- THE MAGAZINE
- WEB EXCLUSIVES
A municipal ice rink recently contracted an engineering firm to install new cooling equipment in the mechanical room. The challenge for the engineers was to limit the downtime of the facility while replacing the old cooling unit with new piping, elements and fittings. A carefully drawn out design would have to be planned in order to successfully complete the install.
As-Built The municipality incentivized the installation project by offering the engineering firm a bonus for every day they finished ahead of schedule or a penalty for every day the rink was out of commission past the projected timeline. Obviously, the firm’s objective was to limit the rink’s downtime and complete the update installation as quickly as possible.
To install a new refrigeration unit, the entire mechanical room needed to be modeled, so the mechanical engineer could identify all the existing pipes and how much space was available for the new unit. He would also need to be able to determine what could be updated and replaced before the old unit was disconnected, thus getting a head-start on installing the new parts in the correct locations. Pipes could be pre-installed and simply hooked up when the new unit was brought in. Time meant money to the contract engineering firm, and the quicker and more accurately they could plan the install, the more they stood to gain. Through a previous customer referral, GKS Global Services was chosen as the 3-D scanning provider by the engineering company. GKS was brought in to perform a scan of the entire mechanical room to create a precise 3-D model to facilitate the equipment install.
The mechanical room to be refitted was approximately 30 by 50 feet and full of machines and equipment that operated the ice arena. Everything needed to be modeled to avoid creating interferences between the room’s contents when the new refrigeration unit and the associated piping were installed. The GKS engineer used the FARO Laser Scanner Photon to perform the scan. Since the room was crowded with equipment, six setups were required to capture all the features present with an unobstructed field of view.
The entire scanning process took approximately one hour to complete, collecting more than 250 million data points. The alternate way of acquiring this type of detailed dimensional data would have been to measure everything manually with tape measures and rulers, and to write down each dimension on a two-dimensional hard-copy drawing. This method would have taken at least three weeks to complete, and would have cost at least double the amount spent on laser scanning. The results would not have been as accurate or complete, and prone to human error in measuring and recording the numbers. Also, the z-axis (vertical) measurements would have had to have been recorded on the two-dimensional drawing.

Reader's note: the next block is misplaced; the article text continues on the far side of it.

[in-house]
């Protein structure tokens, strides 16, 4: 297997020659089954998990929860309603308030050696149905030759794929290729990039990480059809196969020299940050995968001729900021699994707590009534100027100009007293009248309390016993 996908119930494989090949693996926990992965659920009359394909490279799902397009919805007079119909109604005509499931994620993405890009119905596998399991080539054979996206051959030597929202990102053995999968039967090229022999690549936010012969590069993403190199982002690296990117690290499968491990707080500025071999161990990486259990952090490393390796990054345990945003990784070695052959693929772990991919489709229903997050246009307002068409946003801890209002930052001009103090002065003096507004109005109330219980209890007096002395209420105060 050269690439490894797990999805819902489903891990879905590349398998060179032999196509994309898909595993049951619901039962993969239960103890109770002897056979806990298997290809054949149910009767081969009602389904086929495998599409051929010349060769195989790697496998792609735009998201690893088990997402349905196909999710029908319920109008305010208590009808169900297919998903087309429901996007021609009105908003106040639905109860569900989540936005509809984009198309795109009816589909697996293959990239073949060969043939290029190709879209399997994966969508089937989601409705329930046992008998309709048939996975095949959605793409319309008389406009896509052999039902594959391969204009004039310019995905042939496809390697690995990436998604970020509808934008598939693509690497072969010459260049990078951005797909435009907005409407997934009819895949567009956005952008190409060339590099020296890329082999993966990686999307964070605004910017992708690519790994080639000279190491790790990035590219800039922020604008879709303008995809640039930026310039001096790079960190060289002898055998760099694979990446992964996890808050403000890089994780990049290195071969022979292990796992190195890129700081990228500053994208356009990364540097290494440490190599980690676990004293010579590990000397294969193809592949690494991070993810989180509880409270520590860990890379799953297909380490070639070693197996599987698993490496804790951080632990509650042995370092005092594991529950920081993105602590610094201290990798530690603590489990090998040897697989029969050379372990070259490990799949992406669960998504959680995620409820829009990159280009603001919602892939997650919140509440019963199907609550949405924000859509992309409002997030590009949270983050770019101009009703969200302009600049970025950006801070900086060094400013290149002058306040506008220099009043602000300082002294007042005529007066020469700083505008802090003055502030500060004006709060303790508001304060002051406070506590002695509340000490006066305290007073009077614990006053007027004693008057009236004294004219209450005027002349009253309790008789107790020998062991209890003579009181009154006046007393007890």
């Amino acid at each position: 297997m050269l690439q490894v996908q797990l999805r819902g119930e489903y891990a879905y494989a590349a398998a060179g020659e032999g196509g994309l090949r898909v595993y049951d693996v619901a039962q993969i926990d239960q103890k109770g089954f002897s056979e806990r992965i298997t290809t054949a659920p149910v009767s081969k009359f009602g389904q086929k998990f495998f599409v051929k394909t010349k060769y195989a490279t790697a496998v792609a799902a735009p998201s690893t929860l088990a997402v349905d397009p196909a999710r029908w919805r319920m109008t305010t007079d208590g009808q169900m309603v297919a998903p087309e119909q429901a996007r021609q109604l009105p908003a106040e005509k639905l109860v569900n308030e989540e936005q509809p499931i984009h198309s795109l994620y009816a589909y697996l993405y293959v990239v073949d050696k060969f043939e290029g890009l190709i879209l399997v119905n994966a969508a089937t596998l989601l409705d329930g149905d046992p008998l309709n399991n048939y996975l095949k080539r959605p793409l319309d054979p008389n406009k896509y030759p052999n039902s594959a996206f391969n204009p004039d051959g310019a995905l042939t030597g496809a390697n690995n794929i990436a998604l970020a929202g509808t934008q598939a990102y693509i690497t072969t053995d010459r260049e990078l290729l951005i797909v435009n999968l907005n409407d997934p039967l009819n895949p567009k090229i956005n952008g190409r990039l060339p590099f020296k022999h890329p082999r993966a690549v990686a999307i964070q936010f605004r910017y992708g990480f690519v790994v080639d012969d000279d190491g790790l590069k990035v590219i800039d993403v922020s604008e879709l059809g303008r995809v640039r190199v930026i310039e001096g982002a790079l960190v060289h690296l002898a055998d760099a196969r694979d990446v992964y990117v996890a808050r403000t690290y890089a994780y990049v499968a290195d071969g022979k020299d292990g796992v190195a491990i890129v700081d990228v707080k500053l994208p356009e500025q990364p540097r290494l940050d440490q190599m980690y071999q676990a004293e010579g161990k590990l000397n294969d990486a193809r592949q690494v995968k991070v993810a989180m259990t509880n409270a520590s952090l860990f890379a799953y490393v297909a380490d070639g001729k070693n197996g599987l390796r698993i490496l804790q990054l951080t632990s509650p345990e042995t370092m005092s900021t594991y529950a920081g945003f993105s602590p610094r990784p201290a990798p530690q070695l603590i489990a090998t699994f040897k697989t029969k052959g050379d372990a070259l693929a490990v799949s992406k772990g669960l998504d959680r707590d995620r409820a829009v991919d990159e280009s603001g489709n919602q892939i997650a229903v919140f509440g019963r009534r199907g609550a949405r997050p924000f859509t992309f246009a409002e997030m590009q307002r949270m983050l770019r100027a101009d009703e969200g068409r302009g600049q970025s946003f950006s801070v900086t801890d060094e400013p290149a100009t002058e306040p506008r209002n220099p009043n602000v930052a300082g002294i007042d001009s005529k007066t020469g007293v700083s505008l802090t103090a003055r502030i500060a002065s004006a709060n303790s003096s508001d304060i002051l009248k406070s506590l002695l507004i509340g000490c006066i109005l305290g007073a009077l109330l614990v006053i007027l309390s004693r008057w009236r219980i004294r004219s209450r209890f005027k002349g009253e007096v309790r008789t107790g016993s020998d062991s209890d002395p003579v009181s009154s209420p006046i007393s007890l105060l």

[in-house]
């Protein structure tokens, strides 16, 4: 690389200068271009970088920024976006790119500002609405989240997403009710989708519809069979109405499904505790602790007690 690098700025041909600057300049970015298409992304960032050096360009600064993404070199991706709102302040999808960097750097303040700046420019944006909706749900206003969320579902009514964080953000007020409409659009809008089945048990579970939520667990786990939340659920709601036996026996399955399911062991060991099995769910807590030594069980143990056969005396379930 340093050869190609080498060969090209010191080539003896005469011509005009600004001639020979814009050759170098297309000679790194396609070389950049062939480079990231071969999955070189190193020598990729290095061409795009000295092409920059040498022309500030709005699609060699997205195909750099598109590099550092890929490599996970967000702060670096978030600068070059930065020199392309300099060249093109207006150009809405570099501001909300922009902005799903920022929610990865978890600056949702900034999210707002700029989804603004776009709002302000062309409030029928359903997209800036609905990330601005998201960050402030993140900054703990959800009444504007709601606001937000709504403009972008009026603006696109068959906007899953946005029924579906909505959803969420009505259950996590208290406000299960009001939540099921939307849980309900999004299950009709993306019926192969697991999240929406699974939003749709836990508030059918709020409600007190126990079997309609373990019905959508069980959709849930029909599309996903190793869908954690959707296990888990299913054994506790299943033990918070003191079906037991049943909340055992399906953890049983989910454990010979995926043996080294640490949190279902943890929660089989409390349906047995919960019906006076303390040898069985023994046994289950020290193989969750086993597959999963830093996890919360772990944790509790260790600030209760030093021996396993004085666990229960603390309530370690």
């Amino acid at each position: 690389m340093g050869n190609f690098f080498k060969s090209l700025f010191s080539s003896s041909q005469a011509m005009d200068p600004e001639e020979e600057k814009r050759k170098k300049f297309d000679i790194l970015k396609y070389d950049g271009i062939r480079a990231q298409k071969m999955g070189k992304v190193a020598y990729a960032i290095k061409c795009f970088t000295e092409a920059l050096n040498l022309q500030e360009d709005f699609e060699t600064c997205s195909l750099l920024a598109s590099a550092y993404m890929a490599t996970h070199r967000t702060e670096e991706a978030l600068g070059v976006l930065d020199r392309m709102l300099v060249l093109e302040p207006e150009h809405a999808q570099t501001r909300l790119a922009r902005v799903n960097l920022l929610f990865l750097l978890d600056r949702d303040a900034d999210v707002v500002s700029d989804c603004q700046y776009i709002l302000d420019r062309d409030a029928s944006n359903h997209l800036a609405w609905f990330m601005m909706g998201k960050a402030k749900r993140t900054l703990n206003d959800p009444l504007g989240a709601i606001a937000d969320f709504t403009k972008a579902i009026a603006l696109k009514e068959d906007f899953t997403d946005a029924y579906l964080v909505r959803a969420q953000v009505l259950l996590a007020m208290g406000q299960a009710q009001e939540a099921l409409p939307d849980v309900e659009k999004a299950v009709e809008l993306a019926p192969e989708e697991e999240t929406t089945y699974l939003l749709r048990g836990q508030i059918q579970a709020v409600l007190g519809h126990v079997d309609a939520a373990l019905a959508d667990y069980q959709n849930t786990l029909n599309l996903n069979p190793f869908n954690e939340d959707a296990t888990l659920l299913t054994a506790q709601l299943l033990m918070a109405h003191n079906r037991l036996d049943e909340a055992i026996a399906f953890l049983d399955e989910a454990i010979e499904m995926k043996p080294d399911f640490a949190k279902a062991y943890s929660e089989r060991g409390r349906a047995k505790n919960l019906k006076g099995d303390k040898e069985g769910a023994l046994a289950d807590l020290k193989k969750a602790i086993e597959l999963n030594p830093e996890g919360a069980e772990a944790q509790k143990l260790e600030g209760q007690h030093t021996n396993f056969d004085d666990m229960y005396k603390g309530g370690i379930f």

Using laser scanning to map the entire room in 3-D saved the engineering firm at least 65% in time and monetary outlay, from three weeks down to 1 week for scanning and modeling, and from $10,000 to $12,000 down to $5,000 in cost, which includes wages, overtime and consulting.
The scan data of the room and the equipment was collected in an hour and provided accuracies of ±.08 inches; modeling took place in AutoCAD in about three days with an accuracy of ±.5 of an inch. The precise model of the room and its contents allowed the consulting engineers to plan the tear-out in stages, with temporary lines facilitating the switchover. They accomplished all the updates on the plumbing and electric systems before having to go “offline” while replacing the cooling unit.
Because the model was so accurate, the retrofits went in without a hitch. The engineering firm was able to use the scan data layers to separate their work into phases. This made it easy to see the existing configuration, determine what would remain after the installation, what would be removed and where the new equipment would fit. The new geoexchange system was complicated and high-tech, so having the thorough accurate map of the space was a tremendous advantage. Downtime at the rink was minimal, just eight hours while the new system was installed and the pipes were hooked up. Once again the speed of the refurbishing process made possible with laser scanning by GKS saved the municipality from losing revenues in admission and rental charges, and earned the engineering firm payback from the incentive program by finishing ahead of schedule.
As buildings and their physical plants age, fast and accurate 3-D laser scanning is an excellent method to perform updates with minimal disruption of the structures’ functions. Saving both time and money by shortening the renovation process, plus providing more exact results make long-range laser scanning a technique to adopt for many large-scale remodeling, updating, and refurbishing projects.
For more information, visit www.faro.com